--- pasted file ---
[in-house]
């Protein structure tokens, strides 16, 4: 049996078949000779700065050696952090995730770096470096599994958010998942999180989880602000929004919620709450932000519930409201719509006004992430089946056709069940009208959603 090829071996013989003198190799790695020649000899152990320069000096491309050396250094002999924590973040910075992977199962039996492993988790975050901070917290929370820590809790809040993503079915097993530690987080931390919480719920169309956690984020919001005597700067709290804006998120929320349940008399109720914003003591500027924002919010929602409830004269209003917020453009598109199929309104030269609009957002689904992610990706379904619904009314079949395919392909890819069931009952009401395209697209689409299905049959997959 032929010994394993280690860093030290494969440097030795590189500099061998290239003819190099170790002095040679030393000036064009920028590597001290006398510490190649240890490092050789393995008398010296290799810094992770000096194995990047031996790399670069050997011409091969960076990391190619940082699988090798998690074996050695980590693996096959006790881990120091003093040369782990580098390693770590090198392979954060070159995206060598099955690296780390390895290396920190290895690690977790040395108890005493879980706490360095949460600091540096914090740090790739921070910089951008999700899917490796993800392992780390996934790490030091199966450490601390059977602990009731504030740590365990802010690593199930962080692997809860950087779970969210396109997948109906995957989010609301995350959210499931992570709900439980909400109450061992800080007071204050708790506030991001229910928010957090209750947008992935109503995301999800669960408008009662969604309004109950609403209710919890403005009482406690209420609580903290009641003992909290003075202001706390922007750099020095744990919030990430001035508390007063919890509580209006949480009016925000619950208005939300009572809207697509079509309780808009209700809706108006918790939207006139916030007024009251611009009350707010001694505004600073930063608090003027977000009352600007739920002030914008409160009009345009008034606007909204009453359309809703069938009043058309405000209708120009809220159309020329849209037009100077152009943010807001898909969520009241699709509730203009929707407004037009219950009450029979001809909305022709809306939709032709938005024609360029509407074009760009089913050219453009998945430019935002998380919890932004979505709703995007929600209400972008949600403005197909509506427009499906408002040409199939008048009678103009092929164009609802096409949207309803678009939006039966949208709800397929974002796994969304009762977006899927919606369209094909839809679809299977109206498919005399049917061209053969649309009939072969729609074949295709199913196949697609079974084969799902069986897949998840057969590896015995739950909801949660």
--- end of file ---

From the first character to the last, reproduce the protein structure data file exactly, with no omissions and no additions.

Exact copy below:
[in-house]
């Protein structure tokens, strides 16, 4: 049996078949000779700065050696952090995730770096470096599994958010998942999180989880602000929004919620709450932000519930409201719509006004992430089946056709069940009208959603 090829071996013989003198190799790695020649000899152990320069000096491309050396250094002999924590973040910075992977199962039996492993988790975050901070917290929370820590809790809040993503079915097993530690987080931390919480719920169309956690984020919001005597700067709290804006998120929320349940008399109720914003003591500027924002919010929602409830004269209003917020453009598109199929309104030269609009957002689904992610990706379904619904009314079949395919392909890819069931009952009401395209697209689409299905049959997959 032929010994394993280690860093030290494969440097030795590189500099061998290239003819190099170790002095040679030393000036064009920028590597001290006398510490190649240890490092050789393995008398010296290799810094992770000096194995990047031996790399670069050997011409091969960076990391190619940082699988090798998690074996050695980590693996096959006790881990120091003093040369782990580098390693770590090198392979954060070159995206060598099955690296780390390895290396920190290895690690977790040395108890005493879980706490360095949460600091540096914090740090790739921070910089951008999700899917490796993800392992780390996934790490030091199966450490601390059977602990009731504030740590365990802010690593199930962080692997809860950087779970969210396109997948109906995957989010609301995350959210499931992570709900439980909400109450061992800080007071204050708790506030991001229910928010957090209750947008992935109503995301999800669960408008009662969604309004109950609403209710919890403005009482406690209420609580903290009641003992909290003075202001706390922007750099020095744990919030990430001035508390007063919890509580209006949480009016925000619950208005939300009572809207697509079509309780808009209700809706108006918790939207006139916030007024009251611009009350707010001694505004600073930063608090003027977000009352600007739920002030914008409160009009345009008034606007909204009453359309809703069938009043058309405000209708120009809220159309020329849209037009100077152009943010807001898909969520009241699709509730203009929707407004037009219950009450029979001809909305022709809306939709032709938005024609360029509407074009760009089913050219453009998945430019935002998380919890932004979505709703995007929600209400972008949600403005197909509506427009499906408002040409199939008048009678103009092929164009609802096409949207309803678009939006039966949208709800397929974002796994969304009762977006899927919606369209094909839809679809299977109206498919005399049917061209053969649309009939072969729609074949295709199913196949697609079974084969799902069986897949998840057969590896015995739950909801949660």